Spring: Between March and early June, the days get longer and the evenings become warmer making it a good time to visit.
Summer: With temperatures ranging from 30-40 degrees between June and August, summer in Madrid can be scorching during the day and hot and sticky at night.
Autumn: After a sizzling summer, things begin to calm down a bit in September but the weather is still warm and comfortable until at least mid-October.
Winter: As the highest capital city in Europe, winter can be pretty chilly with snow a possibility, although expect clear blue skies during the day.
Images: Sunset by torephoto on Flickr
With some of the best museums and art galleries in Europe, as well as a buzzing night scene, there is always something to see and do in Madrid. Alternatively, anyone looking to escape the city for a day can choose from a range of day trips to quieter towns and cities.
El Prado: As the most famous attraction in Madrid, this art museum is home to the best single collection of Spanish art dating back to the 12th century.
Royal Palace of Madrid: Standing on the site of a 9th century fortress, the palace is the official residence of the Spanish Royal Family in Madrid and is used for state ceremonies.
Thyssen-Bornemisza Museum: Check out the 1,600 paintings in this impressive art collection that was once the second largest private collection in the world.
Temple of Debod: Discover this ancient Egyptian temple that once stood in the Nile Valley of Egypt and was brought to Madrid in 1971.
Reina Sofia: Dedicated mainly to Spanish art including work by Picasso and Dali, this museum makes up the so-called Golden Triangle of Art along with the Prado and Thyssen- Bornemisza.
Madrid Teleferico: Fly above the streets and parks of the city over various famous attractions such as the Royal Palace and the Temple of Debod in this cable car at heights of up to 150 feet.
Las Ventas: With a capacity of 25,000, this famous bullring in the east of Madrid is regarded as the home of bullfighting in Spain. The season runs from March until December.
Santiago Bernabeu Stadium: Holding over 85,000 fans, this is the official home of Real Madrid - one of the greatest football teams in the world. Tickets are relatively easy to get hold of.
Madrid Cathedral: No trip to the city is complete without a visit to its largest and most important church. Work began on the cathedral in 1883, but it was only completed in 1993.
Often described as the ‘city that never sleeps’; Madrid is one of the liveliest cities in the world. All tastes are catered for here, whether you’re looking to grab a bite to eat, dance until the early hours of the morning or watch some traditional Spanish flamenco dancing.
La Latina: Boasts a laid-back vibe - perfect for chilling out on a Sunday afternoon
Salamanca: Rub shoulders with the rich and famous in this swanky spot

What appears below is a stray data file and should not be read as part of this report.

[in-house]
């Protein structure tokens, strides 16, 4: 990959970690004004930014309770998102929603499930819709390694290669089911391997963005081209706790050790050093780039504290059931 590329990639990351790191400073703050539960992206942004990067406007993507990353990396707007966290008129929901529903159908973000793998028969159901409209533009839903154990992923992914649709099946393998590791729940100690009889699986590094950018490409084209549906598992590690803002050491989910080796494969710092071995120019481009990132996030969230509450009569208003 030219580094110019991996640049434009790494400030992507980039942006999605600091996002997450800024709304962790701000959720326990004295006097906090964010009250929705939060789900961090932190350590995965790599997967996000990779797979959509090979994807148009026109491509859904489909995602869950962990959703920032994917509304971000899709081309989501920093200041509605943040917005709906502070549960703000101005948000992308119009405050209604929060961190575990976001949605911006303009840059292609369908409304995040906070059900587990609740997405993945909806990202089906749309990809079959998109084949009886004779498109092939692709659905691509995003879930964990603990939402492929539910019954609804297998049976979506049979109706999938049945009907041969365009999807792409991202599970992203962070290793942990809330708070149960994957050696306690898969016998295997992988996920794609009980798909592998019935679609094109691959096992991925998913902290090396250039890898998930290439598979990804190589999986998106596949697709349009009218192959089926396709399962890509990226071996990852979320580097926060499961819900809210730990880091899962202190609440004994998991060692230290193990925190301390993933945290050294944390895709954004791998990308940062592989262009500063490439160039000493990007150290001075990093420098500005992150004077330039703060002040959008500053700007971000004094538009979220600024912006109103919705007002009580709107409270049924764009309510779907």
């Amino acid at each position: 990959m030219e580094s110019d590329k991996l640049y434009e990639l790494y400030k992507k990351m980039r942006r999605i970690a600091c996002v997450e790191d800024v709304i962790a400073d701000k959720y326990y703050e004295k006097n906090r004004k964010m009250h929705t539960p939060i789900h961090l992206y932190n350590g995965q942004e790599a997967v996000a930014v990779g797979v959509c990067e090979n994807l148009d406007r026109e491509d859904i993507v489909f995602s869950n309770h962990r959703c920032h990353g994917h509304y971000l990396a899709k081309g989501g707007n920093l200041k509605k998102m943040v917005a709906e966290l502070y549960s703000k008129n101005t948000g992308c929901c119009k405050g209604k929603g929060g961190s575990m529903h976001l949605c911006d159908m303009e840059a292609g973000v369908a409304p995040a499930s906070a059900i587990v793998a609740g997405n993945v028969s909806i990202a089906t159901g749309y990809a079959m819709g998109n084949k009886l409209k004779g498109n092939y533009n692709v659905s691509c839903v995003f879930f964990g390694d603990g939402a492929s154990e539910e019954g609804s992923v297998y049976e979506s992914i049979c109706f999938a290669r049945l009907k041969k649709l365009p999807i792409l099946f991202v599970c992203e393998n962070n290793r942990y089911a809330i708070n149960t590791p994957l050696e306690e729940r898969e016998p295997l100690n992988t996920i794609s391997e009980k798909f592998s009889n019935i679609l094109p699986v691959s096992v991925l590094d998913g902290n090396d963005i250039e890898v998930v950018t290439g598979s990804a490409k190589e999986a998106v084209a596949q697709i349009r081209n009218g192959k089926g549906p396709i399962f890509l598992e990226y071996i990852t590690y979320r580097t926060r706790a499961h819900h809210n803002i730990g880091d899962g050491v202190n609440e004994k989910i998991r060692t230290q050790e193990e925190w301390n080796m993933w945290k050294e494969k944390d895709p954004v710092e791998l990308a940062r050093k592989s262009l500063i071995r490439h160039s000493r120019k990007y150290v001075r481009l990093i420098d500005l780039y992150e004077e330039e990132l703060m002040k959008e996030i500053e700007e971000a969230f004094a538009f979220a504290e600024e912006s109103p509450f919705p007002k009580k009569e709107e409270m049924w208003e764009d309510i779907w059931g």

Puerta del Sol: Catch a flamenco show or drink in an Irish bar in the heart of Madrid
Chueca: Discover sleek and fashionable bars in the main gay area of the city
Gran Vía: Dance until the early hours in some of the city’s most popular nightclubs
Malasaña: Mingle with the young, alternative and rocker crowd in bars, clubs and restaurants
Day Trips from Madrid:
For anyone looking to escape the hustle and bustle of the city for a day or two, Madrid is the perfect base for daytrips to various towns and villages. With many tour operators and excursions available, it’s easy to explore anything from historical town centres to ancient monuments.
Toledo: Home to over 100 ancient monuments, Toledo is a World Heritage Site with a medieval charm, boasting castles, cathedrals, bridges and museums.
Travel Time: 1 hour
Aranjuez: Climb aboard a classic steam train from Madrid to discover the sites of Aranjuez including the Royal Palace and the Church of San Antonio.
Travel Time: 50 minutes
Segovia: Visit the famous two-thousand year old Roman aqueduct and castle, as well as discovering various churches and museums around every corner.
Travel time: 1 hour.
El Escorial: Check out the monastery and gardens of El Escorial and experience fantastic views of the countryside from the top of the palace.
Travel Time: 45 minutes.
Images: Royal Palace of Madrid, by Ali Reza Zamli on Flickr / Temple of Debod by Felipe Gabaldón on Flickr / Madrid Teleferico by Daniel Lobo / Toledo by Jose Antonio Cotallo López on Flickr / Church of San Antonio in Aranjuez by Flickr user Fiore Silvestro Barbato / Segovia by Mariano Fotos on Flickr / San Lorenzo de El Escorial by Jim McIntosh on Flickr
As the style capital of Spain, Madrid has everything you need for that glamorous shopping experience with a host of fashionable shops and trendy boutiques. Alternatively, soak up the vibrant atmosphere at the largest flea market in Europe and pick up a bargain or two.